Hey Adam: Where You Been?
Friends, it’s been too long.
Hard to believe I haven’t posted anything other than Scott’s articles for two weeks now, but ‘fier’ not (im sorry but that wont get old), I’m back with plenty to talk about.
When last we spoke, the weather outside was finally starting to get better, while I was preparing for my final week of student teaching, while also getting excited about the final home opener in the history of Shea Stadium.
Student teaching did come to an end last Friday, and never would I have thought at the beginning that I would have grown so attached to the kids I was with every day.
I keep telling people that student teaching was a lot like camp in a classroom, as I probably had far more fun than I was supposed to.
The good news is that along the way I managed to teach them a thing or two about history (a comment my professor took literally and criticized me for…”you probably want to teach your students more than a thing or two next semester” (she really said that on an evaluation of mine…I wish I was kidding).
More importantly, the following were comments made my host teacher, who was beyond incredible during the 6 and half weeks I was in his classroom…
I am really glad that you enjoyed the experience. That is my ultimate goal…I don’t think anybody learns from an unpleasant student teaching placement…
….It was a real pleasure working with you and I hope that if you need anything in the future, you will give me a call. Lastly, the biggest compliment I can think to give you is that the kids universally thought you did a great job AND knew what you were doing…”
I can’t begin to describe how good it feels to know that I did a good enough job that my kids not only thought I did well but repeatedly asked me to come back and visit, and one girl even told me to make sure I change absolutely nothing about the way I taught if I wanted to make sure I ended up being a great teacher.
I had a pretty good idea going into my placement that teaching was what I wanted to do, but it wasn’t going to be until after I actually did it that those thoughts could be confirmed. And after almost 7 weeks of doing it, I have no doubts that teaching is exactly what I want to do, and part of me is anxious to get back in front of a classroom as soon as possible.
Last week, I missed a day of student teaching due to obligations I had back home.
Since 2000, I have been at Shea Stadium for Opening Day (or the Mets home opener) for 6 of the last 8 years.
This being the final season the Mets will ever play at Shea Stadium with Citi Field opening up next season, I knew that nothing was going to stand in the way of me being there this year.
I flew home Monday night, and Tuesday morning, a beautiful April day, I woke up feeling like a little kid.
I was beyond excited, knowing that for the 7th time in 9 years, the Mets were going to play their home opener with me there, which is probably a lot more important to me than it should be.
Unfortunately, after walking out the door, nothing seemed to go right.
Getting to Shea from my apartment usually takes between 10 and 15 minutes by car, however on this day, thanks to traffic and lack of parking as a result of all the construction for the new park, I got into the car at 10 minutes after 11, and wasn’t sitting in my seat at Shea until 1:20.
I missed the pre-game ceremonies, the player introductions and the first pitch.
But ok, I was there, the weather was great and the Mets took an early lead after Carlos Delgado hit a home run.
But my seats were underneath an overhang, and there was this massive wind tunnel that seemed to situate itself in my part of the stadium, so 55 degrees felt more like 25 degrees. I spent the entire game shivering.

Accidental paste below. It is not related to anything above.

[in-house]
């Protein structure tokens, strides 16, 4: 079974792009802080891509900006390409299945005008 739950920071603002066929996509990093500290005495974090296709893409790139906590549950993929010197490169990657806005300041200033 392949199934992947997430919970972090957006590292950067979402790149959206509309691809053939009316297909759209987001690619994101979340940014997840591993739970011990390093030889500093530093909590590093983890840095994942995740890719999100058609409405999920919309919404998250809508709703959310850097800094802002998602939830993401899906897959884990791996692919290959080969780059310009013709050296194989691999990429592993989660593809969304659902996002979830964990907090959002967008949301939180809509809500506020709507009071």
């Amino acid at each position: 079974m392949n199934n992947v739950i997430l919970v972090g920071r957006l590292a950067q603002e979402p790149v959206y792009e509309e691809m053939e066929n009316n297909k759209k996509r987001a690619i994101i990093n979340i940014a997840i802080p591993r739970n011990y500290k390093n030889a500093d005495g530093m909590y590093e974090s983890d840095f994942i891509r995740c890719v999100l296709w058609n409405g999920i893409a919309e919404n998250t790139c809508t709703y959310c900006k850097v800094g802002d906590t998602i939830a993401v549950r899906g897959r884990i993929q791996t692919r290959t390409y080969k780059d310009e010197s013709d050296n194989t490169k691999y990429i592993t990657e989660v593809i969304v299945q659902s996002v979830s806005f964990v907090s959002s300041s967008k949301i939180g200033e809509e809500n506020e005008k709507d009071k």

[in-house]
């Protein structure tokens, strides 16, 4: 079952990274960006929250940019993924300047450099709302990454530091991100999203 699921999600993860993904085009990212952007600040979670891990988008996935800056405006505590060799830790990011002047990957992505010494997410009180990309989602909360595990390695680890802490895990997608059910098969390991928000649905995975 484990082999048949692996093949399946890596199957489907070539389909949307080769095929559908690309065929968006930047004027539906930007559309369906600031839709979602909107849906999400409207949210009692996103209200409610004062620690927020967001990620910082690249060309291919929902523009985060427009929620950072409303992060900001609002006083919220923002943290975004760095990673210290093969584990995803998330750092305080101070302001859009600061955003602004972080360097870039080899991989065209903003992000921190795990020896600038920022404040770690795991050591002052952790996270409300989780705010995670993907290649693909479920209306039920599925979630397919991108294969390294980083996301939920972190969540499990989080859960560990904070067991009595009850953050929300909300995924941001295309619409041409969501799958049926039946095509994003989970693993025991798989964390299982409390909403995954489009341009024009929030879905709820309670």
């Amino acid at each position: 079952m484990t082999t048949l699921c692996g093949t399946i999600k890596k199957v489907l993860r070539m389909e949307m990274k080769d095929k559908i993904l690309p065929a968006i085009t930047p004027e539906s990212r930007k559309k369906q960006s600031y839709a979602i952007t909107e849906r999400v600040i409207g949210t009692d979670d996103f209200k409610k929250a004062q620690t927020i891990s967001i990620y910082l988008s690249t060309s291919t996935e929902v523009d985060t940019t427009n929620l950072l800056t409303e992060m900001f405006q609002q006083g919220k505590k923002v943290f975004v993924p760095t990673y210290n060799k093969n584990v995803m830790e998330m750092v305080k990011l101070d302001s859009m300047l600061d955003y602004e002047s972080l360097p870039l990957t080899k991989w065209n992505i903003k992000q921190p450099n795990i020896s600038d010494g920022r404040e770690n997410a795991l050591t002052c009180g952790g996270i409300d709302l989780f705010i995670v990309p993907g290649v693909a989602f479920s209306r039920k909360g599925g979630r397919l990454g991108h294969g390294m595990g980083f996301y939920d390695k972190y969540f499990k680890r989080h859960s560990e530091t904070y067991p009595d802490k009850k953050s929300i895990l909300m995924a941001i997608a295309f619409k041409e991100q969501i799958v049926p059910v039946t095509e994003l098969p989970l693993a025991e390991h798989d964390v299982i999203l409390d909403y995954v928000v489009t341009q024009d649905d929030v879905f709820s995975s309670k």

The icing on the cake of course was the fact that the Mets lost, something they had never done before in all my years going to Shea for opening day.
2000, 2001, 2002, 2005, 2006 and 2007, they found ways to win.
But not this year.
I wish I could say I had a good time but I would have been lying if I said so.
Hopefully the other 20 or 30 some-odd games I get out to this year turn out better than the first one did.
Ok, so I had student teaching and my last ever trip to Shea for an Opening day, but what else have I been doing thats kept me away from my readers?
The class that goes along with my placement has been without a doubt one of the worst I’ve taken at this University, and the big project we were assigned was a unit plan.
My unit was World War Two, and I needed to create 5 lessons for 80 minute periods that would cover everything from Pearl Harbor to the Atomic Bomb.
Teaching these lessons wasn’t the problem, as I was able to use a lot of my host teachers notes and resources (which made my life easy) but I had to write up these long and very detailed lesson plans to go along with them.
Long story short, two days ago I finally turned in this massive unit plan which was more than 60 pages of lesson plans, materials, procedures and lord knows what else.
But thats finally done with, and as a result the biggest assignment I had all semester is history (no pun intended) leaving me with plenty of time to enjoy the gorgeous weather that has FINALLY arrived here in Syracuse, and of course, blog away.
I know I have two weeks of American Idol to catch up on (still can’t believe one of my final four was sent home last week), along with some election discussion and the start of the NBA and NHL playoffs.
I’ve also been working on some fun stuff like a list of 20 things you probably didn’t know about me, some movie reviews, an article I read about the 20 worst fast food items you could eat, two top ten lists (memories at Shea Stadium and Disney Movies…yes…Disney movies) and plenty more.
It’s good to be back, and I hope everyone is out enjoying the beautiful weather.
…just don’t forget to check back every once in a while!!
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